An Ohio man who allegedly wanted to set up an ISIS cell in the U.S. was arrested Wednesday and accused of planning to attack the U.S. Capitol. But U.S. officials told NBC News the man was dealing with a government informer working undercover the entire time and was never in a position to carry out his plan.
Christopher Lee Cornell, 20, of Green Township, near Cincinnati, was arrested after he bought two M-15 semi-automatic rifles and about 600 rounds of ammunition as the undercover operative watched, according to an FBI affidavit.
Officials said Cornell never bought any components for pipe bombs. "There was never a danger to the public," an official told NBC News.
A preliminary hearing was scheduled for Jan. 22 in U.S. District Court in Cincinnati on charges of the attempted killing of a U.S. government officer and possession of a firearm in furtherance of an attempted crime of violence.
Cornell's father, John Cornell, said the family was blindsided by the arrest.
"He never showed any signs of violence or anything," John Cornell said of his son.
The FBI said the informer alerted authorities in August that Cornell — under an alias, Raheel Mahrus Ubaydah — was posting comments on Twitter in support of ISIS. Shortly after those posts began appearing, the FBI sent the operative to meet with him undercover.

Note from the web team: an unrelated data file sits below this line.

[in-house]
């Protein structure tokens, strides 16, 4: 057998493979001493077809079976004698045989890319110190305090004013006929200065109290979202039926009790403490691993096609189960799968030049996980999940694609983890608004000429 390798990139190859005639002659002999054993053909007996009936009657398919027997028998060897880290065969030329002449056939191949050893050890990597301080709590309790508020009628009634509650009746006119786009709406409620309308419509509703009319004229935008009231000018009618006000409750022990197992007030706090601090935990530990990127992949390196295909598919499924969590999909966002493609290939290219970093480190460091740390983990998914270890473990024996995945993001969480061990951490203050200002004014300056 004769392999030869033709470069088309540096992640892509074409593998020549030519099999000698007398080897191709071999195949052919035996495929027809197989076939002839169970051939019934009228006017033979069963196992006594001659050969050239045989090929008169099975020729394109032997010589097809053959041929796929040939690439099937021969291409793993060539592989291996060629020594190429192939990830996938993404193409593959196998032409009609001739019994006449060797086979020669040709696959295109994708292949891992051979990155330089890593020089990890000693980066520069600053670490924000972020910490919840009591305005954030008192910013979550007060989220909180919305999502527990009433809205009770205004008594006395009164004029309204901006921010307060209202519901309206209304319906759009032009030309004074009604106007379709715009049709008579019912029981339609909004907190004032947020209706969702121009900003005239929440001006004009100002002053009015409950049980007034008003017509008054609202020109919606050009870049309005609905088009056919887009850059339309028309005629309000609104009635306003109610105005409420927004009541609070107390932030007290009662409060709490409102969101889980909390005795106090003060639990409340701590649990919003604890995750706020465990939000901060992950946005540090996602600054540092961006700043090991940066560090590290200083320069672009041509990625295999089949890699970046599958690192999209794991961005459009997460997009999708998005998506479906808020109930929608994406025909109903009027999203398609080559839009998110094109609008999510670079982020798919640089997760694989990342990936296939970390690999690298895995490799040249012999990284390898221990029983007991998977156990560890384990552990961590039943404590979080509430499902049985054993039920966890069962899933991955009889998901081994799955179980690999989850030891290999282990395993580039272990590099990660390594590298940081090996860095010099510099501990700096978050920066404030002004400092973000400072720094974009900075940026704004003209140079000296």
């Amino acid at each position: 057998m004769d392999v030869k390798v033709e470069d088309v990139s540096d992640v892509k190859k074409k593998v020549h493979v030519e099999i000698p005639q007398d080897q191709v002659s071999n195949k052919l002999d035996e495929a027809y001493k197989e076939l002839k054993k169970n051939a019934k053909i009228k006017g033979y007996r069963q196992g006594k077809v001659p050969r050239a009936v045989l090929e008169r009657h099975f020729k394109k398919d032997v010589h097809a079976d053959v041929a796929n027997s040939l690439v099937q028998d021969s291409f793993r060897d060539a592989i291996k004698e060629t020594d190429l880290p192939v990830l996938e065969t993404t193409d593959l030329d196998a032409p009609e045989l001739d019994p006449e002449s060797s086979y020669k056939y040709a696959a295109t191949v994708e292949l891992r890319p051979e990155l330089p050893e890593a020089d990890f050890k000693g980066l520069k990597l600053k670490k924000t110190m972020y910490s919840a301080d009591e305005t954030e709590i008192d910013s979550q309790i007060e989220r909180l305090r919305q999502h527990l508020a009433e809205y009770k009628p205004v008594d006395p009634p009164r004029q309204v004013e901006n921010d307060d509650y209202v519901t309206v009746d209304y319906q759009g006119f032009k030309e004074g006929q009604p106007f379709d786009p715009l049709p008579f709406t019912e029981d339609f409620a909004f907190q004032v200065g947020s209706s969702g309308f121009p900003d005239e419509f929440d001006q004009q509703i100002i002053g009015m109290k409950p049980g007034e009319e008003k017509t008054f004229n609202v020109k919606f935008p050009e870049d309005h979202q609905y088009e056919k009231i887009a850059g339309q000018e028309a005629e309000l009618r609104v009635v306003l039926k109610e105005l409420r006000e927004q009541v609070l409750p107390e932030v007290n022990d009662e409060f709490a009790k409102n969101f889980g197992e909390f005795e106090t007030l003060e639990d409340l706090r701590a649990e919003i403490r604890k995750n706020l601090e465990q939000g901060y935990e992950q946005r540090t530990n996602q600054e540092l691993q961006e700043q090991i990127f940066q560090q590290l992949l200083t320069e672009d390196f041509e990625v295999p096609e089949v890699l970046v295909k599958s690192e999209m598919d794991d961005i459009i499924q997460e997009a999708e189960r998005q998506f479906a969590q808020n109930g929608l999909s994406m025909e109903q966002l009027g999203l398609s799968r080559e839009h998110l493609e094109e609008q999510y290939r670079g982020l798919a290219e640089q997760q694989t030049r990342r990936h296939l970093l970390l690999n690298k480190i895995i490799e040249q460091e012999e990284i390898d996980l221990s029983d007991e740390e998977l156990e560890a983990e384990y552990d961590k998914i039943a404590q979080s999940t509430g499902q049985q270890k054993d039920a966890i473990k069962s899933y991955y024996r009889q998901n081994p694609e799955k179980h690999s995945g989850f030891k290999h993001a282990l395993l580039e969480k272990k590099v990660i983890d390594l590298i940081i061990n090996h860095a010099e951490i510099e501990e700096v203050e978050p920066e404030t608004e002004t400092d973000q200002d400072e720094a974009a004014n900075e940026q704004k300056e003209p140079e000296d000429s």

During a meeting with the operative, court documents say, Cornell said he wanted "to go forward with violent jihad" and that Anwar al-Awlaki — the U.S.-born Muslim cleric who was killed by a U.S. drone in September 2011 and was the first U.S. citizen publicly known to have been added to the U.S. kill-or-capture list — and others had encouraged that kind of action.
According to the FBI, Cornell made it clear early on that he hoped to create an ISIS cell in the U.S., telling the undercover agent in a text message: "I believe we should meet up and make our own group in alliance with the Islamic State here and plan operations ourselves."
Later, in a meeting in November, the FBI said, Cornell said he wanted to "build, plant, and detonate pipe bombs at and near the U.S. Capitol," then "shoot and kill employees and officials."
In 2011, Rezwan Ferdaus, of Ashland, Massachusetts, was charged with plotting to attack the Capitol and the Pentagon with a remote-controlled aircraft filled with plastic explosives. He was sentenced to 17 years in prison. He, too, was dealing with undercover agents the whole time.